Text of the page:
By Denise M. Topolnicki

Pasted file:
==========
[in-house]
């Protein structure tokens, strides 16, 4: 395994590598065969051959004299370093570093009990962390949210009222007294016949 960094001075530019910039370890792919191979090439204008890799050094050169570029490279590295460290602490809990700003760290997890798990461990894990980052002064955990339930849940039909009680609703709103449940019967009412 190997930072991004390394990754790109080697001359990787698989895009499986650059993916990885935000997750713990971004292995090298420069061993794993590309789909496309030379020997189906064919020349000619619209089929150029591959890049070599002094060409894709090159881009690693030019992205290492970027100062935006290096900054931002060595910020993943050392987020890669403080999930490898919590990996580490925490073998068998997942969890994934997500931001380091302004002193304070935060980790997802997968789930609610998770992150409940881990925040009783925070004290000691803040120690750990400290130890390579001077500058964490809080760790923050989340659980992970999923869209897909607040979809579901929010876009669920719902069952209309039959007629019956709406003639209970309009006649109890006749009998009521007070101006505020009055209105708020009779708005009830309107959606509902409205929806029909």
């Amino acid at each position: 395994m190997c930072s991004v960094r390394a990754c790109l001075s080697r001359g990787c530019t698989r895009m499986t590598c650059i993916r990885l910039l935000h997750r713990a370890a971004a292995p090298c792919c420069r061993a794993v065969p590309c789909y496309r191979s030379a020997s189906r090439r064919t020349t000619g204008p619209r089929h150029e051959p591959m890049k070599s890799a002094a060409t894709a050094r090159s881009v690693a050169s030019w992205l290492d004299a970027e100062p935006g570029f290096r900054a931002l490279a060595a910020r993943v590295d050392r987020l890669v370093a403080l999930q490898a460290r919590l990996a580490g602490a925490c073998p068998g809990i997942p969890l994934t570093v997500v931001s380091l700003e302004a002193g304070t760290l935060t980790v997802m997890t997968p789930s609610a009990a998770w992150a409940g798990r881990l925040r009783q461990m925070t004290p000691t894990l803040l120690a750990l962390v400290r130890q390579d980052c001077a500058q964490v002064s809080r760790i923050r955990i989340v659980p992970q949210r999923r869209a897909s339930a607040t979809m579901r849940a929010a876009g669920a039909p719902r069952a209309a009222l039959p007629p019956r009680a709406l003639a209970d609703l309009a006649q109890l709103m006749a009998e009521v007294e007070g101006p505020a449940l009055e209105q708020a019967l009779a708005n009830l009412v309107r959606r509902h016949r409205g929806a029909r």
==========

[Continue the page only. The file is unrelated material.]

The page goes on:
(MONEY Magazine) – When it comes to a will, all too many people act as if they'll get around to drafting it sometime soon -- just before they die. Like stock market timers, however, they forget one important thing: death, as well as market turns, has a way of happening when least expected. Consider the consequences of dying without a will: The state will select your heirs. Should you die intestate -- meaning with no will -- the courts will gladly step in and put your personal affairs in order. But the law's notion of who gets what after you're gone probably doesn't match your own. In most states, your property will be split among your spouse and children, often with one-half to two-thirds going to your offspring. Without a single stroke of your pen, you could be assuring your mate's impoverished old age. A probate court judge will name a guardian for your minor children. The court will have to look out for your children's welfare because you neglected to do so. You may leave an unnecessarily large bequest to the tax collector. When a will is part of a carefully drawn estate plan that includes trusts, a married couple can pass as much as $1.2 million to their heirs free of federal estate tax. The state will charge you for its services, such as they are. Only in a will can you nominate an executor to inventory your estate, pay your debts, file income and estate-tax returns and distribute your assets to your heirs. If you perish without making such provisions, a judge may tap a public administrator for the task. Allowing the state to settle your estate can be like putting a drunk in charge of your wine cellar. For example, New York's attorney general and its controller uncovered dozens of cases of incompetence and corruption in a 1987 investigation of that state's public administrators. Astonishingly, the public administrator's office of New York County had yet to disburse the $15,000 estate of a sailor lost at sea 31 years earlier. The last correspondence in the government's file, which was from an attorney representing the seaman's son, was 22 years old. Executors, like public administrators, are entitled to fees, which may be set by state law or the probate court. In Mississippi, for instance, an . executor's commission may not exceed 7% of a gross estate. If you name a family member or friend to do the job, he or she may waive the fee. Clearly, a will should be the foundation on which you build your estate plan, unless you use a revocable living trust as a substitute. Unlike wills, such trusts aren't subject to probate. A living trust is not for everyone, though, because the lawyer's fee for drawing one up typically runs to $1,000, vs. a high of around $250 for a simple will. In addition, you must transfer title of your assets to your trust. Attorney Denis Clifford, author of Plan Your Estate (Nolo Press, $17.95), advises young people who are unlikely to die for many years to write wills, then after they've accumulated more property and are closer to death, revise their estate plans to include revocable living trusts. Even if you establish a revocable living trust, you will still need a pour-over will, which stipulates that any assets you neglected to place in your living trust will go there after your death. To learn more about living trusts, see ''Trusts That Protect Your Family'' on page 110. Before you begin to set down your wishes in a will, however, you should know that the law doesn't give you free rein to disinherit your spouse. In the 41 common-law states, for instance, your spouse is entitled to a portion, usually a third, of your estate. As a result, the most effective way to disinherit your spouse is by getting him or her to sign a prenuptial or nuptial agreement to that effect. If you live in one of the nine community property states (Arizona, California, Idaho, Louisiana, Nevada, New Mexico, Texas, Washington and Wisconsin), you can leave your half of the community property and all of your separate property to whomever you please. In Louisiana, you cannot disinherit your children. Indeed, cutting your offspring out of your will is tricky in most states because the law considers your children to be the ''natural objects of your bounty.'' So if you fail to mention a wayward son in your will, he could contest its validity by claiming that you were incompetent when you wrote it. To avoid litigation, it's wise to state in your will: ''I make no provision for my son so-and-so.'' That statement shows that you considered your son while writing your will and consciously decided to leave him out. People who plan to use their wills to hurl a final round of insults at family members and former friends who have wronged them should find another , outlet for their frustrations. If you refer to your kid sister in your will as a lazy lummox who is unworthy of an inheritance, for example, she could sue your estate for libel. When making bequests, it's generally best to leave percentages of your estate rather than fixed dollar amounts to your heirs because your assets may shrink or swell over the years. You may, however, wish to earmark specific sums for distant relatives, charities or your household help. Remember that you cannot use your will to bequeath property that is jointly held -- your share goes to your co-owner -- or that has a named beneficiary, as does an Individual Retirement Account or life insurance policy. You should list contingent beneficiaries in your will in case your first choices die before you do, cannot be located or refuse to accept your bequests. Says J. Chrys Dougherty, a partner in the Austin, Texas law firm Graves Dougherty Hearon & Moody: ''By naming your church, Harvard or the Salvation Army as your contingent beneficiary, you're assured of making a complete disposition of your estate even if everyone you ever gave a damn about goes before you do.'' Don't catalogue everything you own in your will, because your holdings will change. Instead, inventory your assets and list their whereabouts in a separate letter of instruction that you give to your executor and loved ones. In that letter, which generally isn't legally binding, you can also convey your wishes regarding organ donation and funeral services. Many people are tempted to save the lawyer's fees by drafting their own wills. The temptation rises further at the sight of how-to books, software or even blank statutory wills, which are available from state legislatures, bar associations and office-supply stores in California, Maine, Michigan and Wisconsin. (Other states have not passed laws yet authorizing the use of statutory wills.) It's best to resist any such impulse because you run the risk of having a sloppy do-it-yourself will that may be contested by heirs who are confused by its provisions. Besides, statutory wills cannot be customized to fit your particular needs. Michigan's version, for example, doesn't allow you to create a trust. Says Theodore E. Hughes, a Michigan assistant attorney general and author of A Family Guide to Wills, Funerals & Probate (Scribners, $13.95): ''A statutory will is a good stopgap for someone who's planning to see a lawyer next month about writing a will but is getting on a plane to Europe tomorrow.'' Once you have written a will, store it somewhere that's safe from fire and other calamities. Your bank safe-deposit box is a suitable choice only if state law permits your survivors to retrieve your will from your box immediately after your death. In some states, banks must seal safe-deposit boxes at death and can't open them without a court order or without the presence of a state tax collector. If that's the case in your state, leave your will in a depository provided by some probate courts or with your lawyer, who should store it with other wills in a bank vault. Don't forget about your will after you have put it away. Some provisions in the document may become invalid if you marry or divorce. You may also have to amend it if you move to another state or grow considerably richer or poorer. But you needn't throw out your will to make minor changes. You can add or remove a beneficiary, change the amount of a bequest or replace an executor or guardian by asking your attorney to add an amendment to your will called a codicil. Youth alone is no excuse to put will writing off. Dr. Sondi Waters, 28, and her husband Al, 27, have already written complex wills. They particularly wanted to take care of Al's seven-year-old daughter from a previous marriage and protect their million-dollar assets, which include a condominium in downtown Atlanta, more than 30 acres of undeveloped land, an office building in Arlington, Va. and a four-unit apartment house in Chicago. Under the terms of Sondi's will, all of her assets will go to Al. If Al dies first, all of his property will pass to Sondi with the exception of $100,000 that will go into a trust for his daughter Kandace. If the Waters perish together, their property will be divided among Kandace, Al's mother and sister and Sondi's brother and three cousins. Says Al: ''This is our first will, and we plan to review it every two years and revise it as necessary when our personal and financial circumstances change.''